Targeting structured RNAs using cross-chiral recognition.
RNA is now widely recognized to modulate a variety of cellular outcomes beyond serving as a template for protein expression. As with other biomolecules, the function of RNA is closely related to its three-dimensional structure. Both secondary and tertiary structural motifs serve as important recognition elements for RNA-RNA and RNA-protein interactions. In addition, structured RNA elements play critical roles in a variety of diseases, including viral infections, cancer, and neurological disorders. Despite having a well-recognized therapeutic and diagnostic potential, structured RNAs remain underutilized targets for disease intervention (outside of antibiotics targeting the ribosome). Therefore, the development of new strategies for targeting structured RNAs is of the utmost importance.
The goal of this research project is to develop L-RNA-based affinity reagents and catalysts for practical biomedical applications. Our approach utilizes “cross-chiral” recognition, which we define as the hybridization independent recognition that occurs between two nucleic acids of opposite stereochemistry. Using in vitro selection techniques, we have prepared cross-chiral aptamers comprised of L-RNA (the nuclease resistant enantiomer of natural D-RNA) that bind structured D-RNA targets based on their unique shape rather than primary sequence. Having demonstrated the therapeutic potential of cross-chiral aptamers, we are now focused on improving their properties using a variety of approaches, including the use of unnatural nucleotides. In addition, we are using both biochemical and structural approaches to investigating how nucleic acids of opposite stereochemistry interact. Finally, we are utilizing cross-chiral recognition to develop biosensors capable of detecting dynamic RNA modification in real-time.
Use of chemical biology approaches to investigate relationships between chromatin structure and DNA modifications.
In recent years, chemically defined nucleosome arrays (often referred to as "designer" chromatin) have gained an increasingly important role in elucidating fundamental molecular mechanisms of chromatin regulation by enabling researchers to carry out quantitative measurements under precisely defined experimental conditions. Although numerous biochemical strategies have been reported for incorporating specific patterns of histone posttranslational modifications into designer chromatin, analogous methods for incorporating precisely positioned DNA modifications into these systems are lacking. This deficit precludes detailed molecular investigations of many important biological processes, including DNA repair and (de)methylation.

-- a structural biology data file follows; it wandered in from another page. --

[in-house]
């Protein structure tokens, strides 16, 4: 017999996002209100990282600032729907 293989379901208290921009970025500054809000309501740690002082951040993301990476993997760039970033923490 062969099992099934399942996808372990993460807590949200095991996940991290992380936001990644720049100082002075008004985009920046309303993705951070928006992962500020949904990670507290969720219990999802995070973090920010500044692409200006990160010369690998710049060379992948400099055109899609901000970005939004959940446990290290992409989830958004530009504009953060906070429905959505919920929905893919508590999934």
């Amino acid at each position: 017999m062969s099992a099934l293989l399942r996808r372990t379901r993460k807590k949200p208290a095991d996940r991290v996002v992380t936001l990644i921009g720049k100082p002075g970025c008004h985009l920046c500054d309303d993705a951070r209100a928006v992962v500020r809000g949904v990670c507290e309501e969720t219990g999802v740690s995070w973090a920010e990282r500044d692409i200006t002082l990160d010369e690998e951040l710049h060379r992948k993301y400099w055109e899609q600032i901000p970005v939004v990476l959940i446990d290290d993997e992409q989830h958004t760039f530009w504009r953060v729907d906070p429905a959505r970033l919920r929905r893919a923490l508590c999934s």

With this in mind, the Sczepanski lab recently developed a straightforward and versatile approach for incorporating precisely positioned DNA modifications into designer chromatin substrates. This approach allows precise control over the environment of a particular DNA modification, enabling a detailed analysis of the activities of associated protein factors in a variety of prescribed chromatin architectures. Emphasis is being placed on the process of DNA repair, and specifically base excision repair, as well as DNA (de)methylation. Our goal is to provide a much deeper understanding of the functional relationships between chromatin structure and DNA modifications, thereby facilitating the discovery of novel targets for disease intervention.
Engineering L-DNA nanodevices and circuitry capable of analyzing and manipulating molecular information in living systems.
DNA Nanotechnology is a rapidly growing area of research that encompasses topics ranging from nanoscale materials engineering to the development of sophisticated integrated synthetic biological circuitry. Not surprisingly, virtually all DNA nanotechnologies developed thus far are comprised of the native D-DNA stereoisomer. This is despite L-DNA, the synthetic enantiomer of native D-DNA, having numerous beneficial properties, including resistance to both nuclease degradation and off-target interactions with cellular components. Despite its many advantages, however, L-DNA is incapable of forming contiguous Watson-Crick base pairs with native D-nucleic acids. Consequently, the utility of L-DNA-based nanotechnology was previously considered to be extremely limited because it cannot be interfaced with endogenous D-nucleic acids, which serve as targets for the vast majority of biomedical applications.
Recently, the Sczepanski lab reported a novel methodology for interfacing L-DNA with native D-DNA using an oligonucleotide intermediary that is capable of hybridizing to both. This discovery enables, for the first time, development of DNA nanotechnology having fully-interfaced D- and L-oligonucleotide components. Moving forward, we are now interested in characterizing these novel reactions, designing more sophisticated reaction cascades, and inventing new and interesting DNA technologies that were not previously feasible in a homochiral context. We also seek to exploit this technology in order to engineer L-DNA nanodevices capable of analyzing and manipulating molecular information in living systems for the purpose of developing L-DNA based diagnostic and therapeutic devices. Beyond nucleic acid-integrated devices, we are also looking to expand on this technology by developing novel sensors for histone post-translational modifications based on heterochiral DNA logic circuits.